Over the years, this ambiguity has been explored in Jefferson's relationship with his slave Sally Hemings. The museum agrees with the most recent scholarship and scientific studies that four of Hemings's children were likely fathered by Jefferson.

Did the Founding Fathers know best?
By Stephanie Merry and Lavanya Ramanathan
Friday, Feb. 10, 2012

Schoolbooks like to make myths of men like Thomas Jefferson and Ben Franklin.

Franklin, in particular, can come off like a brainy Paul Bunyan: He secretly penned shrewd proverbs as Poor Richard, he flew a kite in a lightning storm to harness electricity, he signed the Declaration of Independence. Jefferson was the third president, responsible for the Lewis and Clark expedition and the Louisiana Purchase, not to mention the founder of the University of Virginia.

Two major exhibitions just blocks apart present the Founding Fathers in very different tenors, each attempting to paint a portrait more nuanced than the one taught in history class. While one show focuses on Thomas Jefferson's conflicted stance toward slavery, the other looks at the rosy side of Benjamin Franklin's legacy.

The American History Museum's show "Slavery at Jefferson's Monticello: Paradox of Liberty" offers a text- and artifact-based look at an important if less sterling side of the third president than many are accustomed to. The exhibit, a collaboration between the National Museum of African American History and Culture (slated to open on the Mall in 2015) and the Thomas Jefferson Foundation, scrutinizes Jefferson's ambivalent views of slavery.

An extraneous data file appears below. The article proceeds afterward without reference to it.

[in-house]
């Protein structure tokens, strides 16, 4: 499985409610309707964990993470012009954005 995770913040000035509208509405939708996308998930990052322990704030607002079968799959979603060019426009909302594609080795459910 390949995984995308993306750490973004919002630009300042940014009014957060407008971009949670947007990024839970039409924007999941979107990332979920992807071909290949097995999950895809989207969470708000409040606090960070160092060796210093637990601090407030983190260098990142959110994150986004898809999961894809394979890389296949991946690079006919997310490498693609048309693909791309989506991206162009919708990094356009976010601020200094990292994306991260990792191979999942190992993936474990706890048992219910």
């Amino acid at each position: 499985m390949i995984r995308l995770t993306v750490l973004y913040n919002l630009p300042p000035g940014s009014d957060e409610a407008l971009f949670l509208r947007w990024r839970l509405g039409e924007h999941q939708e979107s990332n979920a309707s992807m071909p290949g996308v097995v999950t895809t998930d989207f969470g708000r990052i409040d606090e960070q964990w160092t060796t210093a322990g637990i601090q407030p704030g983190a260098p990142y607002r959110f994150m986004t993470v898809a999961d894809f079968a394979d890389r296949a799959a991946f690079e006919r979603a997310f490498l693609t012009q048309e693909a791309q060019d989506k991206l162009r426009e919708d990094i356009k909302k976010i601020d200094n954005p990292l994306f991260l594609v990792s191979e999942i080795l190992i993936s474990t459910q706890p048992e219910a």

The show announces its intentions right away. After passing through the exhibit entrance, which is flanked by a painting of Jefferson on the right and the image of one of his slaves on the left, visitors are greeted by a statue of the Founding Father. But the usually stately display is dwarfed by the red wall behind it, which lists more than 600 names of those enslaved at Monticello during Jefferson's lifetime. While he sporadically advocated for abolition, he remained a slaveholder until his death in 1826.

Jefferson was a dogged intellectual, constantly reading and writing on a path toward enlightenment. But the evidence of his lifelong education only further emphasizes his hypocrisy. He mulled over plans for emancipation, calling slavery an "abominable crime," yet a newspaper ad shows that he also reported slaves missing when they escaped. He insisted that his servants not be subjected to violence, yet he wasn't around enough to enforce this demand. While he fought for -- and won -- colonial liberty, his fight for abolition was more words than action.

Franklin was similarly ambivalent in the earlier years of his life, though the Archives exhibition focuses more on his later revelation.

Upon Jefferson's death, only a handful of slaves were freed, including Sally Hemings, who many historians believe was the mother of four of Jefferson's children. The remaining 130 were auctioned off to pay his extensive debts.

These exhibitions are not the first time that Franklin has come out on top. It was Jefferson who penned "We hold these truths to be sacred and undeniable, that all men are created equal .?.?." in the Declaration of Independence, but it was Franklin who slashed through Jefferson's adjectives to economize with the simpler and more iconic: "self-evident."

Read about the exhibit "Benjamin Franklin: In Search of a Better World"